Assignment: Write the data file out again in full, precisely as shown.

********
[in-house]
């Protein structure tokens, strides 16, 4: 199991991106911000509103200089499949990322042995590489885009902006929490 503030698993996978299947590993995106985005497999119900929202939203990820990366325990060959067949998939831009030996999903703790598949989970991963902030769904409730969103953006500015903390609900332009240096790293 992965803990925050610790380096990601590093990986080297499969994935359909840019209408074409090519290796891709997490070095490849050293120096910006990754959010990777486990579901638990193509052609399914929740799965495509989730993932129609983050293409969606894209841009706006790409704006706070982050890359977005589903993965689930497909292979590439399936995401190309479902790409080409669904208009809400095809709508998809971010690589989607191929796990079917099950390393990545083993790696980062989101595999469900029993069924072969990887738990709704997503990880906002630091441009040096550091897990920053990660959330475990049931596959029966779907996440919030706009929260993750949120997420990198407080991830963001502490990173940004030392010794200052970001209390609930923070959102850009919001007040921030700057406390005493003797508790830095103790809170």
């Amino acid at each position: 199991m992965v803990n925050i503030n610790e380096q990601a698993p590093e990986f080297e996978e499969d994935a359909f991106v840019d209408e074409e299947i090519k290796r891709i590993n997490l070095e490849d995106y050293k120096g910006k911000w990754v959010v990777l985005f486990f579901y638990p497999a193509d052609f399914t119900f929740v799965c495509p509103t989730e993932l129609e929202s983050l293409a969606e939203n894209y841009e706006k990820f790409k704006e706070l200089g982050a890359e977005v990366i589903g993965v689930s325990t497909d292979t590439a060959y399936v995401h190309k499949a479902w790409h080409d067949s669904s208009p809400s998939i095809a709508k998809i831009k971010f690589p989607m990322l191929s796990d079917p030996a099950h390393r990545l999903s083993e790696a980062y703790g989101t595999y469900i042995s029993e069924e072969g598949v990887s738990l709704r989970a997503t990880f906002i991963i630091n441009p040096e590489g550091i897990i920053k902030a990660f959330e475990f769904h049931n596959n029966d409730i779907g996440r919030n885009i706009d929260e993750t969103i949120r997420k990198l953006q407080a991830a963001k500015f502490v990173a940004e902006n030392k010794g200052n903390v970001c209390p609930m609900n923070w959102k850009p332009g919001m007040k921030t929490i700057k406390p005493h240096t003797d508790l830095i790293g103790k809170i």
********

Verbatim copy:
[in-house]
């Protein structure tokens, strides 16, 4: 199991991106911000509103200089499949990322042995590489885009902006929490 503030698993996978299947590993995106985005497999119900929202939203990820990366325990060959067949998939831009030996999903703790598949989970991963902030769904409730969103953006500015903390609900332009240096790293 992965803990925050610790380096990601590093990986080297499969994935359909840019209408074409090519290796891709997490070095490849050293120096910006990754959010990777486990579901638990193509052609399914929740799965495509989730993932129609983050293409969606894209841009706006790409704006706070982050890359977005589903993965689930497909292979590439399936995401190309479902790409080409669904208009809400095809709508998809971010690589989607191929796990079917099950390393990545083993790696980062989101595999469900029993069924072969990887738990709704997503990880906002630091441009040096550091897990920053990660959330475990049931596959029966779907996440919030706009929260993750949120997420990198407080991830963001502490990173940004030392010794200052970001209390609930923070959102850009919001007040921030700057406390005493003797508790830095103790809170």
């Amino acid at each position: 199991m992965v803990n925050i503030n610790e380096q990601a698993p590093e990986f080297e996978e499969d994935a359909f991106v840019d209408e074409e299947i090519k290796r891709i590993n997490l070095e490849d995106y050293k120096g910006k911000w990754v959010v990777l985005f486990f579901y638990p497999a193509d052609f399914t119900f929740v799965c495509p509103t989730e993932l129609e929202s983050l293409a969606e939203n894209y841009e706006k990820f790409k704006e706070l200089g982050a890359e977005v990366i589903g993965v689930s325990t497909d292979t590439a060959y399936v995401h190309k499949a479902w790409h080409d067949s669904s208009p809400s998939i095809a709508k998809i831009k971010f690589p989607m990322l191929s796990d079917p030996a099950h390393r990545l999903s083993e790696a980062y703790g989101t595999y469900i042995s029993e069924e072969g598949v990887s738990l709704r989970a997503t990880f906002i991963i630091n441009p040096e590489g550091i897990i920053k902030a990660f959330e475990f769904h049931n596959n029966d409730i779907g996440r919030n885009i706009d929260e993750t969103i949120r997420k990198l953006q407080a991830a963001k500015f502490v990173a940004e902006n030392k010794g200052n903390v970001c209390p609930m609900n923070w959102k850009p332009g919001m007040k921030t929490i700057k406390p005493h240096t003797d508790l830095i790293g103790k809170i």